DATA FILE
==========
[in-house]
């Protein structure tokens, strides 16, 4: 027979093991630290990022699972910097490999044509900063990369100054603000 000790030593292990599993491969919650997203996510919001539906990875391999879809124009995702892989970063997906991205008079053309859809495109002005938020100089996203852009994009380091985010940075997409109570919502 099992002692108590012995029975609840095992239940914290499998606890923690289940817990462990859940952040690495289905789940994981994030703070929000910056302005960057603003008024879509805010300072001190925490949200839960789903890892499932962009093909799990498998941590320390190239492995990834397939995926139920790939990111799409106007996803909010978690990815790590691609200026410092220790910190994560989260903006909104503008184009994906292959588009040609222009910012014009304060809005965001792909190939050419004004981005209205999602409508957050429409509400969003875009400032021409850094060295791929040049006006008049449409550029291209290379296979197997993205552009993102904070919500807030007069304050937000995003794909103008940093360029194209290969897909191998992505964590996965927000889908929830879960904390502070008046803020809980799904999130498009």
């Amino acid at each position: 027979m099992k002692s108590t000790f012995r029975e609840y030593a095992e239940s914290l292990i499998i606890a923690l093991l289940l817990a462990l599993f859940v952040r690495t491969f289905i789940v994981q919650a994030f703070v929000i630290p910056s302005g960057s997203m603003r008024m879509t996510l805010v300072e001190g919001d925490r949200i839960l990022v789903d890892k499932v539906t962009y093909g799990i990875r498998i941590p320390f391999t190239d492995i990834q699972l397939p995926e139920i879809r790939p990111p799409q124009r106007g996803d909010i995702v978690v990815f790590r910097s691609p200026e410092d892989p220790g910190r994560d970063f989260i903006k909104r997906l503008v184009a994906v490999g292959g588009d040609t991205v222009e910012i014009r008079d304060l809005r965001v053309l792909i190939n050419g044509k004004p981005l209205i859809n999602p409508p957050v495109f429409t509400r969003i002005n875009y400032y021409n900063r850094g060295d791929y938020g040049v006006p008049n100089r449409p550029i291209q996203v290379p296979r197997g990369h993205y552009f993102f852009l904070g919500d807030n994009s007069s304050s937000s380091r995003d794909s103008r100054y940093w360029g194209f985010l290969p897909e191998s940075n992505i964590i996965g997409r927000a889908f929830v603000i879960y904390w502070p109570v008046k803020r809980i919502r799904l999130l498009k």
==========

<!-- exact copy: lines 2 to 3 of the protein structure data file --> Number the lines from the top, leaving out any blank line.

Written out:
């Protein structure tokens, strides 16, 4: 027979093991630290990022699972910097490999044509900063990369100054603000 000790030593292990599993491969919650997203996510919001539906990875391999879809124009995702892989970063997906991205008079053309859809495109002005938020100089996203852009994009380091985010940075997409109570919502 099992002692108590012995029975609840095992239940914290499998606890923690289940817990462990859940952040690495289905789940994981994030703070929000910056302005960057603003008024879509805010300072001190925490949200839960789903890892499932962009093909799990498998941590320390190239492995990834397939995926139920790939990111799409106007996803909010978690990815790590691609200026410092220790910190994560989260903006909104503008184009994906292959588009040609222009910012014009304060809005965001792909190939050419004004981005209205999602409508957050429409509400969003875009400032021409850094060295791929040049006006008049449409550029291209290379296979197997993205552009993102904070919500807030007069304050937000995003794909103008940093360029194209290969897909191998992505964590996965927000889908929830879960904390502070008046803020809980799904999130498009």
């Amino acid at each position: 027979m099992k002692s108590t000790f012995r029975e609840y030593a095992e239940s914290l292990i499998i606890a923690l093991l289940l817990a462990l599993f859940v952040r690495t491969f289905i789940v994981q919650a994030f703070v929000i630290p910056s302005g960057s997203m603003r008024m879509t996510l805010v300072e001190g919001d925490r949200i839960l990022v789903d890892k499932v539906t962009y093909g799990i990875r498998i941590p320390f391999t190239d492995i990834q699972l397939p995926e139920i879809r790939p990111p799409q124009r106007g996803d909010i995702v978690v990815f790590r910097s691609p200026e410092d892989p220790g910190r994560d970063f989260i903006k909104r997906l503008v184009a994906v490999g292959g588009d040609t991205v222009e910012i014009r008079d304060l809005r965001v053309l792909i190939n050419g044509k004004p981005l209205i859809n999602p409508p957050v495109f429409t509400r969003i002005n875009y400032y021409n900063r850094g060295d791929y938020g040049v006006p008049n100089r449409p550029i291209q996203v290379p296979r197997g990369h993205y552009f993102f852009l904070g919500d807030n994009s007069s304050s937000s380091r995003d794909s103008r100054y940093w360029g194209f985010l290969p897909e191998s940075n992505i964590i996965g997409r927000a889908f929830v603000i879960y904390w502070p109570v008046k803020r809980i919502r799904l999130l498009k």